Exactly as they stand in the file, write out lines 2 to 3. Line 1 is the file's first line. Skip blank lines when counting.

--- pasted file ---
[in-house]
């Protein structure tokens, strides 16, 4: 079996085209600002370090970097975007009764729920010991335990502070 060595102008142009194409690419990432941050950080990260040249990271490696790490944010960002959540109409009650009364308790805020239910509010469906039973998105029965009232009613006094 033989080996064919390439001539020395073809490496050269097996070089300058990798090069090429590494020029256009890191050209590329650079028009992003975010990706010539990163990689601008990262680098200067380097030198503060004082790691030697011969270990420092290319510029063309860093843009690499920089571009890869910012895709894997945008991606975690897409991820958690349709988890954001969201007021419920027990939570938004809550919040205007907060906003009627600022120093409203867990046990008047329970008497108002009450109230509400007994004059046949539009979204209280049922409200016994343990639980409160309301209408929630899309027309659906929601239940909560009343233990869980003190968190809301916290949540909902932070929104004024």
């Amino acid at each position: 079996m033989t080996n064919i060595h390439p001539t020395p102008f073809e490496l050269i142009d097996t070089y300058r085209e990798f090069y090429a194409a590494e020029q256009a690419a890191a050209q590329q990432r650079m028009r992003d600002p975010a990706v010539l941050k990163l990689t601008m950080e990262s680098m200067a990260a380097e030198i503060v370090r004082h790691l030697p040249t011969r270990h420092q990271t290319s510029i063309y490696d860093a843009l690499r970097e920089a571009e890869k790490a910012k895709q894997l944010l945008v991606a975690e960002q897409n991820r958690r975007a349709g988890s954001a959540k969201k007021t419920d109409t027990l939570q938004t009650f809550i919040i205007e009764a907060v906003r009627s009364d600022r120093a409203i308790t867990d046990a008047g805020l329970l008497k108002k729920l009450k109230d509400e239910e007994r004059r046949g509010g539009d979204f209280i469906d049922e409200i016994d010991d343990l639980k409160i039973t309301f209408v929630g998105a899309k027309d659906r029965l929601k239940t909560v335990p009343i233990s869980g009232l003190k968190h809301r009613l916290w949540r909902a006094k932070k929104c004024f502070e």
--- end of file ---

């Protein structure tokens, strides 16, 4: 079996085209600002370090970097975007009764729920010991335990502070 060595102008142009194409690419990432941050950080990260040249990271490696790490944010960002959540109409009650009364308790805020239910509010469906039973998105029965009232009613006094 033989080996064919390439001539020395073809490496050269097996070089300058990798090069090429590494020029256009890191050209590329650079028009992003975010990706010539990163990689601008990262680098200067380097030198503060004082790691030697011969270990420092290319510029063309860093843009690499920089571009890869910012895709894997945008991606975690897409991820958690349709988890954001969201007021419920027990939570938004809550919040205007907060906003009627600022120093409203867990046990008047329970008497108002009450109230509400007994004059046949539009979204209280049922409200016994343990639980409160309301209408929630899309027309659906929601239940909560009343233990869980003190968190809301916290949540909902932070929104004024």
């Amino acid at each position: 079996m033989t080996n064919i060595h390439p001539t020395p102008f073809e490496l050269i142009d097996t070089y300058r085209e990798f090069y090429a194409a590494e020029q256009a690419a890191a050209q590329q990432r650079m028009r992003d600002p975010a990706v010539l941050k990163l990689t601008m950080e990262s680098m200067a990260a380097e030198i503060v370090r004082h790691l030697p040249t011969r270990h420092q990271t290319s510029i063309y490696d860093a843009l690499r970097e920089a571009e890869k790490a910012k895709q894997l944010l945008v991606a975690e960002q897409n991820r958690r975007a349709g988890s954001a959540k969201k007021t419920d109409t027990l939570q938004t009650f809550i919040i205007e009764a907060v906003r009627s009364d600022r120093a409203i308790t867990d046990a008047g805020l329970l008497k108002k729920l009450k109230d509400e239910e007994r004059r046949g509010g539009d979204f209280i469906d049922e409200i016994d010991d343990l639980k409160i039973t309301f209408v929630g998105a899309k027309d659906r029965l929601k239940t909560v335990p009343i233990s869980g009232l003190k968190h809301r009613l916290w949540r909902a006094k932070k929104c004024f502070e």